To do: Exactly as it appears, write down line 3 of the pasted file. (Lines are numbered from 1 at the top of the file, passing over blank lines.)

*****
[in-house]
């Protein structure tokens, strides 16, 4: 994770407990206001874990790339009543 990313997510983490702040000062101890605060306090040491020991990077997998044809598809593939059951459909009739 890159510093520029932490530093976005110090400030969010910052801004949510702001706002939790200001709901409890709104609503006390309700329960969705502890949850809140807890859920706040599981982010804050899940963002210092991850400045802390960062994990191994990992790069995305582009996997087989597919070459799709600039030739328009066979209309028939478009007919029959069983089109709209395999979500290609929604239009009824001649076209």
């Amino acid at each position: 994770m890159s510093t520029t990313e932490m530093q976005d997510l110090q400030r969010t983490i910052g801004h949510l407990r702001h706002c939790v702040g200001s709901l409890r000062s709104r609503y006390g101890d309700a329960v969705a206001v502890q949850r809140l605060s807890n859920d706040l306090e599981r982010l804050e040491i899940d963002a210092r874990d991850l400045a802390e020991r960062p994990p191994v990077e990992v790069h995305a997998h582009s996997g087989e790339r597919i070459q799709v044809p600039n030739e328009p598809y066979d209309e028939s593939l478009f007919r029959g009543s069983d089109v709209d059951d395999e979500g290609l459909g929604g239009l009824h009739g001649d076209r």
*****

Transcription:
């Amino acid at each position: 994770m890159s510093t520029t990313e932490m530093q976005d997510l110090q400030r969010t983490i910052g801004h949510l407990r702001h706002c939790v702040g200001s709901l409890r000062s709104r609503y006390g101890d309700a329960v969705a206001v502890q949850r809140l605060s807890n859920d706040l306090e599981r982010l804050e040491i899940d963002a210092r874990d991850l400045a802390e020991r960062p994990p191994v990077e990992v790069h995305a997998h582009s996997g087989e790339r597919i070459q799709v044809p600039n030739e328009p598809y066979d209309e028939s593939l478009f007919r029959g009543s069983d089109v709209d059951d395999e979500g290609l459909g929604g239009l009824h009739g001649d076209r």